Fallen tycoon brothers liable for £5m owed to Ulster Bank
Former housebuilding tycoons Michael and John Taggart owe Ulster Bank a £5m personal guarantee, a High Court judge ruled.
Mr Justice Burgess held the brothers liable as he rejected their multimillion-pound counter-writ for alleged negligence they say led to the collapse of their property empire.
He described Michael Taggart's evidence in the case as being "flawed, inconsistent and implausible".
Finding no deceit on the part of any bank official, the judge dismissed claims that the brothers were kept in the dark about credit concerns.
He said: "It remains a mystery to the court as to why two highly intelligent businessmen with seemingly considerable wealth, when faced with what in the scheme of their affairs were relatively modest financial demands to put right the covenants they entered into with the banks, did not take any steps to do so."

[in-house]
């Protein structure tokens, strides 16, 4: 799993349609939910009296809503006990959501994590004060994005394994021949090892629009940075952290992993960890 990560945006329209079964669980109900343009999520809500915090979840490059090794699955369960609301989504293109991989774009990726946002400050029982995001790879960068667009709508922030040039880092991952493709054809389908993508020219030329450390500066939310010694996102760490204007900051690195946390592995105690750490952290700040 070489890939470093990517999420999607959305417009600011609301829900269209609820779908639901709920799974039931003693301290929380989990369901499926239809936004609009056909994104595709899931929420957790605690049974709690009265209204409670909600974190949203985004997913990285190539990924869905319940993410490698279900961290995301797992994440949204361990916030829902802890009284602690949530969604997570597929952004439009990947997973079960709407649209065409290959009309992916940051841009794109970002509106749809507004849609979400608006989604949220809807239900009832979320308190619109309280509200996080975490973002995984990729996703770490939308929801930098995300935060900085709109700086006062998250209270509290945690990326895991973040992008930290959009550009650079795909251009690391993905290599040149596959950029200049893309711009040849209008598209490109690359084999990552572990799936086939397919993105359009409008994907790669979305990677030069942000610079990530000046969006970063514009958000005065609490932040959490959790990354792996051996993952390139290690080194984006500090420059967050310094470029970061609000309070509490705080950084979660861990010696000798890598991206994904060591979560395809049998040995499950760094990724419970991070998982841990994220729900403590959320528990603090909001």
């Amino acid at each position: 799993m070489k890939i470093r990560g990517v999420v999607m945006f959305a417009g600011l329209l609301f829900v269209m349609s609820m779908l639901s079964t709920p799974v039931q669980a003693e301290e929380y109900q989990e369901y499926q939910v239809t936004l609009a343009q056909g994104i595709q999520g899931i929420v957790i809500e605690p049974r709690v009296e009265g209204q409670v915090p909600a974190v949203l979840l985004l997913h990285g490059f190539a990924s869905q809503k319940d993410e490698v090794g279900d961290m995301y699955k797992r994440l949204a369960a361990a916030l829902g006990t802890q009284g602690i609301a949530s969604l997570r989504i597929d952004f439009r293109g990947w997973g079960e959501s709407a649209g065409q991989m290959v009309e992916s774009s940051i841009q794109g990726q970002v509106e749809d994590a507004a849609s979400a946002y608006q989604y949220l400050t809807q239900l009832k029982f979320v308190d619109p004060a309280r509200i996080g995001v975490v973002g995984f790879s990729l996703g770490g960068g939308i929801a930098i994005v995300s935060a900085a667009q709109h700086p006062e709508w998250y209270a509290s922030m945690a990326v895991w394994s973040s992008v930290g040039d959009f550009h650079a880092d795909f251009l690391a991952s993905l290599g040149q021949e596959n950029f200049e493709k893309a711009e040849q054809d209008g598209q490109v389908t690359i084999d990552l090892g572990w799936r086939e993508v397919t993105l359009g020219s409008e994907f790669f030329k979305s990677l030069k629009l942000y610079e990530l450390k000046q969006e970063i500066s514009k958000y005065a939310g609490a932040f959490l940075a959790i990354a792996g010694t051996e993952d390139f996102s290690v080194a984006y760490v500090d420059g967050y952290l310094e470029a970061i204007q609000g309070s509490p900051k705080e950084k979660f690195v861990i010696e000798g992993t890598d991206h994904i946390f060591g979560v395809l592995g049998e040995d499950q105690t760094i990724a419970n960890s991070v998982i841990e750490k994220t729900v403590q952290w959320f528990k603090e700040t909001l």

The Co Derry brothers sued Ulster Bank for alleged improper conduct they contended contributed to the downfall of the Taggart Group.
Once a huge operation on both sides of the border, with further interests in Britain, Europe and the United States, the firm was decimated in the 2007 property market crash.
Within a year it had gone into administration.
Michael and John Taggart insisted they could have sold off assets had they been warned of unease within the bank about the company's finances.
Ulster Bank issued counter-proceedings for €4.3m and £5m. It contended the brothers owed in personal guarantees over land purchases in Kinsealy, north Co Dublin, in 2006 and in Northern Ireland a year later.
Mr Justice Burgess said: "I therefore determine that the 2007 guarantee is perfectly valid and binding and that the amount due under it is fully owed to the banks by the Taggart brothers."
The businessmen's property portfolio once extended to a Luxembourg shopping centre and luxury apartments in Florida.